Credit: Benjamin Payne / GPB News
‘The perfect time to double down’: What the Port of Savannah's expansion means for Georgia's economy
It's unusual to see a car in the U.S. with its steering wheel on the right-hand side. But rows and rows of them parked together?
It's a common sight at the Port of Savannah.
“It's export cargo that has to go to Australia and New Zealand,” said Susan Gardner as she drove through a warehouse at the port's Ocean Terminal, where she works as the administrator.
These cars — which await fumigation to kill any stink bugs inside or hitching along before getting shipped thousands of miles away — will make the long trip in a cargo ship akin to an ocean-going parking garage.
But at Ocean Terminal, the days are numbered for bulk carriers like this, as the terminal is undergoing a major expansion and overhaul that will see it deal entirely in containerized cargo.
That's pretty much anything you see on a store shelf: toothbrushes, two-by-fours, frozen foods, you name it. They make the trip in corrugated steel boxes stacked by the thousands on container ships.
Container shipping saw record-high traffic at the Port of Savannah during the earlier stages of the COVID-19 pandemic. At times, dozens of ships would sit offshore at anchor.
“We've come out of a couple years of craziness,” Gardner said of the port's boom since 2020. “It's hard to meet expectations when you've got 120% of the volume that you can handle.”
Trade has slowed down in recent months. In January, for example, import and export cargo fell by 16% and 11.5%, respectively, compared to the same month last year.
But the drop-off doesn't bother Georgia Ports Authority executive director Griff Lynch.
“The best time to build out facilities in a containerized or terminal operation environment is probably when it is a little bit slower,” Lynch said. “So, for us, we think this is the perfect time to double down, make sure we build out our capacity while it's slow. These projects take time. The lead time is two to three years. So, the hope is that when this project comes online, we'll be ready to go and then absorb any new business that wants to come to Georgia.”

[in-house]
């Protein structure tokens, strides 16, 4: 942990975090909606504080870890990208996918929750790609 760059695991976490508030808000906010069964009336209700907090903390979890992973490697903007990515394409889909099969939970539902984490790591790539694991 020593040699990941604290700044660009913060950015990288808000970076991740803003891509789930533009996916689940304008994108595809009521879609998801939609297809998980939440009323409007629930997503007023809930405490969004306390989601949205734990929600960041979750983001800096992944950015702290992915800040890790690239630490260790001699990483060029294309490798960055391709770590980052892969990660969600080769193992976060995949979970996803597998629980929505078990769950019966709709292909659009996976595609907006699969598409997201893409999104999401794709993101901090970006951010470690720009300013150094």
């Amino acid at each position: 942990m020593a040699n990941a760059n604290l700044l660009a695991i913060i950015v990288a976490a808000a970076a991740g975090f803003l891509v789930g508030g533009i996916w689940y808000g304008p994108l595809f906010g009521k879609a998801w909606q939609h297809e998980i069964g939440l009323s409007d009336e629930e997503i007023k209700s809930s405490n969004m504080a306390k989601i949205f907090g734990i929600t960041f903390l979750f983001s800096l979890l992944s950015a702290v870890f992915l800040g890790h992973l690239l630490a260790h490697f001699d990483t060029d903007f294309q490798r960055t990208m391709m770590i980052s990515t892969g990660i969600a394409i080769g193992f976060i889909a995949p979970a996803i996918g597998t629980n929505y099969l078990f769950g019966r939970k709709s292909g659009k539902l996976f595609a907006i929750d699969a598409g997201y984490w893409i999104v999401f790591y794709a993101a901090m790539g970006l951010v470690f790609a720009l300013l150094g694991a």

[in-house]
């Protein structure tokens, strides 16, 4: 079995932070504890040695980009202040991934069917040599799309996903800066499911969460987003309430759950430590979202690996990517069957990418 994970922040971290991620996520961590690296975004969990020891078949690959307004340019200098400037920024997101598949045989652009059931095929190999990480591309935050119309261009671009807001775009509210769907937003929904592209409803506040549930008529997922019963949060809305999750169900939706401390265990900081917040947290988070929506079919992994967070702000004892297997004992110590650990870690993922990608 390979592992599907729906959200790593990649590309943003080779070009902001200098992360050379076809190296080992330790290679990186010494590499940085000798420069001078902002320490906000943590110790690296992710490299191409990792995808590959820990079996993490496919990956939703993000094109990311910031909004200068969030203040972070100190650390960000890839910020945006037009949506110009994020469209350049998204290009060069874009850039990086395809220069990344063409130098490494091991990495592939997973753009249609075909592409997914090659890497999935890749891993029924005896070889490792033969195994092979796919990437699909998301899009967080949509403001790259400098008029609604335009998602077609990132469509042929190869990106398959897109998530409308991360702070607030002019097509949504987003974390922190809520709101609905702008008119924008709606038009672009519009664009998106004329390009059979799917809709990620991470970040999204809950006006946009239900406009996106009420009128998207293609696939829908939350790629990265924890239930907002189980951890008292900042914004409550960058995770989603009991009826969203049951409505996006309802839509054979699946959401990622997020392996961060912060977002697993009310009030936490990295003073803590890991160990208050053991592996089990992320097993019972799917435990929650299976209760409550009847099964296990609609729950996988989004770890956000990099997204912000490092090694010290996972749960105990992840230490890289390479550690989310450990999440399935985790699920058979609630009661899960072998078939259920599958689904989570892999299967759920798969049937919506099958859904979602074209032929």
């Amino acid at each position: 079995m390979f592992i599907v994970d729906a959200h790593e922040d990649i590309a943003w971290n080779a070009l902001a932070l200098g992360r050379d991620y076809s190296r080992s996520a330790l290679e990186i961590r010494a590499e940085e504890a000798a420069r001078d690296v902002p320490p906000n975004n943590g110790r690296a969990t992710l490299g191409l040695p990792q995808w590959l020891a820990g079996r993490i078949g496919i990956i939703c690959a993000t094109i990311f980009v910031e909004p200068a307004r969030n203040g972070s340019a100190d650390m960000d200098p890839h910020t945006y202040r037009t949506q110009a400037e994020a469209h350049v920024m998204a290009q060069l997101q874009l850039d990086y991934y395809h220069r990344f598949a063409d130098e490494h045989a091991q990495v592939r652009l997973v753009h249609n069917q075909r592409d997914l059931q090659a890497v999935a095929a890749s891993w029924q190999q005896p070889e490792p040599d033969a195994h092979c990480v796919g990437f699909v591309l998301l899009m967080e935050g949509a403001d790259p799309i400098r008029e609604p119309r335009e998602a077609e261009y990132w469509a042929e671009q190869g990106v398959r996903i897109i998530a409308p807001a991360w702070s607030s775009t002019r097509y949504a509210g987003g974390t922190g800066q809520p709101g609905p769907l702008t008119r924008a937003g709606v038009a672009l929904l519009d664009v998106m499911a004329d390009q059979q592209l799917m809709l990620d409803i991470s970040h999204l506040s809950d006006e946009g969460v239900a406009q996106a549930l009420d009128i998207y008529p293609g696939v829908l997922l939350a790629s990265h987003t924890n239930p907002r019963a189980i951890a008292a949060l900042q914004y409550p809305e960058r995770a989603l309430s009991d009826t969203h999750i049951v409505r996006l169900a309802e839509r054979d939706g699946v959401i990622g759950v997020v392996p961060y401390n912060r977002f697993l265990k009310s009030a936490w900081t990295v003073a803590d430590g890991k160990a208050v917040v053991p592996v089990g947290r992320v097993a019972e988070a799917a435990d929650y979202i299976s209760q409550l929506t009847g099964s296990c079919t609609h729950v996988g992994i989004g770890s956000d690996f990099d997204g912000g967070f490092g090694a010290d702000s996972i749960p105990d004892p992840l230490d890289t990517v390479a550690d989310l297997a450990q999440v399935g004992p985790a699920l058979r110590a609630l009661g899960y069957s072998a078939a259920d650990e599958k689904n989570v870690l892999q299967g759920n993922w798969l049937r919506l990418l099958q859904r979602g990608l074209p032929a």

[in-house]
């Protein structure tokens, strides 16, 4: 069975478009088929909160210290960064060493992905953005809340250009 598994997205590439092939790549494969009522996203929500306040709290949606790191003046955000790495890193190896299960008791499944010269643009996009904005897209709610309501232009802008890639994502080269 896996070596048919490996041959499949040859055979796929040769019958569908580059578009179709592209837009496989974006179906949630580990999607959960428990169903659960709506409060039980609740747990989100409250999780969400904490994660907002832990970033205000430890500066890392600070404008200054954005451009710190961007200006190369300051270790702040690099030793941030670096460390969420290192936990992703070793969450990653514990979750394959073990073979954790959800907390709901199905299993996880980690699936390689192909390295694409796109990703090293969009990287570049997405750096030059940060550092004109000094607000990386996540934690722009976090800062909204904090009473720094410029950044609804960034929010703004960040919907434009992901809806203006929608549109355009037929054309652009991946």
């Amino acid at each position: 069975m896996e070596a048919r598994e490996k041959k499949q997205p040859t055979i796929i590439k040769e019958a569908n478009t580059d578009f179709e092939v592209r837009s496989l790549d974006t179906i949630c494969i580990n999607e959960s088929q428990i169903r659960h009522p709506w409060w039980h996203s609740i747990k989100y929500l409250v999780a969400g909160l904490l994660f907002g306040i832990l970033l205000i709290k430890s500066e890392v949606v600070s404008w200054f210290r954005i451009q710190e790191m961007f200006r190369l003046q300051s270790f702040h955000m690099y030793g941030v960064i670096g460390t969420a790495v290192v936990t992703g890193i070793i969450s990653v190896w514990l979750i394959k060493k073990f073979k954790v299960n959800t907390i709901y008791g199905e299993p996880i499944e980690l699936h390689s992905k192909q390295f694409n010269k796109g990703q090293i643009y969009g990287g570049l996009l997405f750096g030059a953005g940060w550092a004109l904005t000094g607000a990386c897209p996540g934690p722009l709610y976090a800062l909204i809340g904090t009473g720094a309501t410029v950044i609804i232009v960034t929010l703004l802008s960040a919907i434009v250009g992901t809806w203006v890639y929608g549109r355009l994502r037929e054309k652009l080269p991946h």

The keyword is business, not just cargo: Lynch expects tens of thousands of new jobs will be created as a result of the increased container capacity — not just at the port itself, but in factories and warehouses in the Savannah area.
To back up that claim, Lynch pointed to a study from the University of Georgia's Terry College of Business, which estimated that the Ports of Savannah and Brunswick account for roughly one out of every nine jobs in the state.
No wonder why, as the Port of Savannah is the fourth-busiest in the country, behind only the ports of Long Beach, Calif.; Los Angeles and New York.
How did Savannah’s port come to punch so far above its weight? Part of the answer lies not in the port itself, but where it is. Once container shipping cargo is offloaded to freight trains, the westward trip from Georgia is often shorter than it would be from other East Coast ports.
In fact, pull up a map and you'll see that Savannah is further west than you might think: roughly between Pittsburgh and Cleveland.
“Even though there's port competition along the Atlantic Coast, a lot of that competition is vying for [markets] further westward in the hinterland: the Ohio Valley, St. Louis, Chicago, Cleveland,” said University of Georgia urban planning professor Stephen Ramos, who studies ports.
In addition to this lucky longitude — as well as its close proximity to Atlanta and other markets in the South — the Port of Savannah is unique in that it stands as the largest U.S. port run by a single operator, which can make it easier to streamline expansion projects.
It remains to be seen whether this project will be finished by its scheduled completion in February 2026, as a possible recession threatens to delay capital improvement at U.S. ports, according to analysts at Fitch Ratings.
The overhaul will involve building two new berths capable of handling some of the world's largest ships. Even without economic headwinds, it would be a formidable project — but it's one that Gardner is keen on seeing through.
“Every person that works at the port is impacting something happening in Georgia and beyond, potentially,” Gardner said. “It shouldn't be treated lightly. A mom-and-pop business lives and dies by that one container that they get in and out of here every two weeks. Taking pride of ownership for something like that is something to be pretty excited about.”